Human: Fall flat is a charming, slapstick, physics-based third person puzzle game, set in a world of floating dreamscapes. Human places you in the wobbly, untextured shoes of Bob. As Bob, you’re tasked with completing puzzles in order to move on to the next floating dream-like world, and it’s pretty damn fun. Before you begin, you’re able to customize Bob by changing his colors, clothing, and other charming features I’ll let you discover on your own. You’ll start Bob’s adventure stumbling your way through inspired tutorials, oftentimes letting you know that the game is aware of its own ridiculousness. Initially, the controls may be difficult to wrap your head around. Your left hand will control the left of Bob, your right hand will control the right of Bob, and your brain will become pained as you learn how to coordinate the two. By design, Bob is a wonky character, but the dynamic physics and how he interacts with the world around him can be hilarious. You’ll be interacting with your environment one arm at a time, pulling, pushing, climbing, and jumping through the games untextured landscapes. The puzzles are fairly difficult, ranging from simply plugging in a cord in order to open a door, to learning how to control cranes in order to bash a wall down to advance. I know, it seems pretty straightforward, and it is just that, but it’s really how you go about these things that make this game a gem. I spent hours testing the physics and boundaries of the game. If there was a wall, I’d try to climb over it. If I found some glass, you know I was going to find an item to smash it. At one point I found a rope, got a running start, grabbed on that sucker, and swung my way from one part of the map to another. In a later level, you’ll find a canon of sorts, and I’ll let you discover the fun involved in that.
Much of the game is about climbing over different obstacles, and while I felt like I had a handle on the controls of the game, I often found myself falling to my death due to some of the issues involved with the mechanics. Fortunately, Bob is immortal. When you do fall flat on your keister, Bob manages to wiggle his way back to his feet, allowing you to restart wherever you left off. It’s a great mechanic and it keeps the pace moving quite nicely.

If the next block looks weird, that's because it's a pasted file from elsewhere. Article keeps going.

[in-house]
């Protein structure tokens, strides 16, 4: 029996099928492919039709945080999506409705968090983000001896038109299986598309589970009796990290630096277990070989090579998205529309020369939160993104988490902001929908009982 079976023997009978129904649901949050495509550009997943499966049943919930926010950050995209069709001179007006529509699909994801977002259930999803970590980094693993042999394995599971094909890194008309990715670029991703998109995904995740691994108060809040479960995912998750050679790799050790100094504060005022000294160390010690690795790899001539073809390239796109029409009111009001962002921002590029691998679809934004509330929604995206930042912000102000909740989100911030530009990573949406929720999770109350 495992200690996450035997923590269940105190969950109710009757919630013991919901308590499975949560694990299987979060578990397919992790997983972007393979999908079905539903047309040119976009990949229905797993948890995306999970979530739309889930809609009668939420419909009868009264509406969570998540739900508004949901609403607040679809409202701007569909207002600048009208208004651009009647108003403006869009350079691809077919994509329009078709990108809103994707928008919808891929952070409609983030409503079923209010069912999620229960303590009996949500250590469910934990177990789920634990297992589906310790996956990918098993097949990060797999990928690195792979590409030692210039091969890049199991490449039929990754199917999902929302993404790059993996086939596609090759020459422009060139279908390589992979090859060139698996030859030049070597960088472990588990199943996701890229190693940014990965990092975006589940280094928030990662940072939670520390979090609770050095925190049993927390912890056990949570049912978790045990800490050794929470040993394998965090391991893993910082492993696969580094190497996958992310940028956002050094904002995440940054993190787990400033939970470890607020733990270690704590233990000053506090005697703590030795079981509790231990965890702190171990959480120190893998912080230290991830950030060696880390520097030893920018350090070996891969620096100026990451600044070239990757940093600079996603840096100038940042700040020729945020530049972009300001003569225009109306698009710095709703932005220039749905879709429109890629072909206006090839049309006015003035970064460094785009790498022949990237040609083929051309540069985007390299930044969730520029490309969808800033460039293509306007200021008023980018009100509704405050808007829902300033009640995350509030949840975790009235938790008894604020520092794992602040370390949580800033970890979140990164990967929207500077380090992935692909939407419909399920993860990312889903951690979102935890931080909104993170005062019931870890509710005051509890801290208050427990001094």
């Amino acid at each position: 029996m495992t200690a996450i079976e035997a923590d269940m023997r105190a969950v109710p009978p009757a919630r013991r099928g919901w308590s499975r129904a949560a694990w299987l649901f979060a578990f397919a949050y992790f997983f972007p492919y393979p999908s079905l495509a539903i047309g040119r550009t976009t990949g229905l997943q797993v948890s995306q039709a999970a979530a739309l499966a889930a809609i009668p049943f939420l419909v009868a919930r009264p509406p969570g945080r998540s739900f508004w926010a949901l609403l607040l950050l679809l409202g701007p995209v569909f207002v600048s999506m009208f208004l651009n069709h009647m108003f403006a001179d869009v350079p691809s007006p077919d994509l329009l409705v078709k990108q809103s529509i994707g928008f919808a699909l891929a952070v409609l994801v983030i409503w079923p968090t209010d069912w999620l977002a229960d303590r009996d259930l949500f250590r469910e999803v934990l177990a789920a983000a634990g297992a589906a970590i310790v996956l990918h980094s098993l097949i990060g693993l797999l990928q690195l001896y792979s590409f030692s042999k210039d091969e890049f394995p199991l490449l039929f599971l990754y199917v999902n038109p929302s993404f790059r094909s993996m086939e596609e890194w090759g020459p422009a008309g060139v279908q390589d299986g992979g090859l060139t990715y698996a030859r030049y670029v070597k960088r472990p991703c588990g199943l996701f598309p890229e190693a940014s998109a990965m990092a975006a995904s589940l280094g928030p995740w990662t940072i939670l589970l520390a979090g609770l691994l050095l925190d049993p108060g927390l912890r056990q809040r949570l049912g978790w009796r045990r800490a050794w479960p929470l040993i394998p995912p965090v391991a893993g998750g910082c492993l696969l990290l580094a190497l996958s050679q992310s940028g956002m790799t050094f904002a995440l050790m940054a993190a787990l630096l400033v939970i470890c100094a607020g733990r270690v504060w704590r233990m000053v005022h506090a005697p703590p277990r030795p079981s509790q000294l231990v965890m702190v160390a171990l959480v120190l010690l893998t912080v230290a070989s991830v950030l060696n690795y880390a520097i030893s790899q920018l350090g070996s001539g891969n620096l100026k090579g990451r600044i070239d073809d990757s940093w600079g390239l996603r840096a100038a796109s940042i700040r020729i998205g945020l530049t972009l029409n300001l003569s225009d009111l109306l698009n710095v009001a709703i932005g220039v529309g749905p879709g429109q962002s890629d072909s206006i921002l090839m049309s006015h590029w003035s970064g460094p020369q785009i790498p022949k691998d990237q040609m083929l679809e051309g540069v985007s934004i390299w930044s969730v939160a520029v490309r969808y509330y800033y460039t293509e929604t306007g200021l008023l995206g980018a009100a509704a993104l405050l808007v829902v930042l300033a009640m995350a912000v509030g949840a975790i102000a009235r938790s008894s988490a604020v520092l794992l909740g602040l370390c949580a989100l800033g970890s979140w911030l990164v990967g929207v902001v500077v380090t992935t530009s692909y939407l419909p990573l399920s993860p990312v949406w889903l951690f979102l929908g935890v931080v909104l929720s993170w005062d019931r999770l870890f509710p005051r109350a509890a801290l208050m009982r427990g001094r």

Graphically, Human gives off a “not finished’ vibe. Opting to use shading and coloring in place of textures. I liked this decision. It lends itself perfectly to the trippy nature of the game and allows the game to run smoothly. Human doesn’t skimp on level design either, you’ll be moving from construction sites to castles, and it all looks fantastic.
Complimenting the art design, the music and sound effects are also on point, often adding a layer of charm to the aesthetics: such as the thud Bob’s head makes when bounces off the ground. The music is light and whimsical, and the voice-overs during tutorials are inspired. In fact, I’d note that whoever read for that made me laugh as much as Bob on many occasions.
I do have a few concerns to touch on, however. The first being that this game is about 5 hours, or at least that’s about long my experience was. This isn’t a bad thing, but at times it can get a touch repetitive. I don’t mean just the puzzles and how you solve them, but towards the end when you know basically what you need to do and how I found myself still fighting against the controls. That didn’t bug me too much, but I feel like if you aren’t as captivated as I was, you may find yourself setting the controller down before the game’s finale.
Again, even with what I touched on above, there is an awful amount of fun to be had with Human: Fall Flat. I can’t stress enough how interesting I found the game's mechanics and if you’re willing to deal with the game's controls, you have an open sandbox at your disposal. Swing from cranes, climb on trains, check this game out and enjoy yourself!
*Note: A copy of this game was provided for the purpose of this review.
Final Score: 9/10
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